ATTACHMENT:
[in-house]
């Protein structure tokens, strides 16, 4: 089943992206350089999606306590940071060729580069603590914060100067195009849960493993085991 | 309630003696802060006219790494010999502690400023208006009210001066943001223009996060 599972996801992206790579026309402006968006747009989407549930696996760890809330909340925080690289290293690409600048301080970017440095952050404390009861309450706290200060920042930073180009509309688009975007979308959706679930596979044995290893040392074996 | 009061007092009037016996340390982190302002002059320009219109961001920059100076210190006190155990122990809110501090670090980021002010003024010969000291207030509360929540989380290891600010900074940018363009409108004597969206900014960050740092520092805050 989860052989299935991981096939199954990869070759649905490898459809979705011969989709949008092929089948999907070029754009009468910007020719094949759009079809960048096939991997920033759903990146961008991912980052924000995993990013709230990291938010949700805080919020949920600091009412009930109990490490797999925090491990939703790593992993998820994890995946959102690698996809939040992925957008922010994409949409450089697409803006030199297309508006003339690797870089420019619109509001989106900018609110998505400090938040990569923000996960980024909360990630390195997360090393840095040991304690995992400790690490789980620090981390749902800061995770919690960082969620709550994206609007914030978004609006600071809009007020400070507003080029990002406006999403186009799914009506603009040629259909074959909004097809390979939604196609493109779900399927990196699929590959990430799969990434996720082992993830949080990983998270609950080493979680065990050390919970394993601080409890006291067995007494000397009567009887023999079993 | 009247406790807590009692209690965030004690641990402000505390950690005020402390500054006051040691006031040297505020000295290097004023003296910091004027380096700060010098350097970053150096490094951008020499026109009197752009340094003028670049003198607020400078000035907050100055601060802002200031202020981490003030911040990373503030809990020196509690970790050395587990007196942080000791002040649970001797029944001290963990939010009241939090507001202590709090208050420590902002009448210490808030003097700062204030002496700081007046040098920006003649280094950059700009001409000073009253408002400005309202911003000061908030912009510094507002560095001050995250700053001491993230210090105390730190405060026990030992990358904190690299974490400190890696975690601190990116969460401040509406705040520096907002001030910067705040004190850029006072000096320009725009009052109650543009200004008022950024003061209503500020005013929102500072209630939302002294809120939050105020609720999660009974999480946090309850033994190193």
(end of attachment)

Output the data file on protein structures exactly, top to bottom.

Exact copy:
[in-house]
């Protein structure tokens, strides 16, 4: 089943992206350089999606306590940071060729580069603590914060100067195009849960493993085991 | 309630003696802060006219790494010999502690400023208006009210001066943001223009996060 599972996801992206790579026309402006968006747009989407549930696996760890809330909340925080690289290293690409600048301080970017440095952050404390009861309450706290200060920042930073180009509309688009975007979308959706679930596979044995290893040392074996 | 009061007092009037016996340390982190302002002059320009219109961001920059100076210190006190155990122990809110501090670090980021002010003024010969000291207030509360929540989380290891600010900074940018363009409108004597969206900014960050740092520092805050 989860052989299935991981096939199954990869070759649905490898459809979705011969989709949008092929089948999907070029754009009468910007020719094949759009079809960048096939991997920033759903990146961008991912980052924000995993990013709230990291938010949700805080919020949920600091009412009930109990490490797999925090491990939703790593992993998820994890995946959102690698996809939040992925957008922010994409949409450089697409803006030199297309508006003339690797870089420019619109509001989106900018609110998505400090938040990569923000996960980024909360990630390195997360090393840095040991304690995992400790690490789980620090981390749902800061995770919690960082969620709550994206609007914030978004609006600071809009007020400070507003080029990002406006999403186009799914009506603009040629259909074959909004097809390979939604196609493109779900399927990196699929590959990430799969990434996720082992993830949080990983998270609950080493979680065990050390919970394993601080409890006291067995007494000397009567009887023999079993 | 009247406790807590009692209690965030004690641990402000505390950690005020402390500054006051040691006031040297505020000295290097004023003296910091004027380096700060010098350097970053150096490094951008020499026109009197752009340094003028670049003198607020400078000035907050100055601060802002200031202020981490003030911040990373503030809990020196509690970790050395587990007196942080000791002040649970001797029944001290963990939010009241939090507001202590709090208050420590902002009448210490808030003097700062204030002496700081007046040098920006003649280094950059700009001409000073009253408002400005309202911003000061908030912009510094507002560095001050995250700053001491993230210090105390730190405060026990030992990358904190690299974490400190890696975690601190990116969460401040509406705040520096907002001030910067705040004190850029006072000096320009725009009052109650543009200004008022950024003061209503500020005013929102500072209630939302002294809120939050105020609720999660009974999480946090309850033994190193």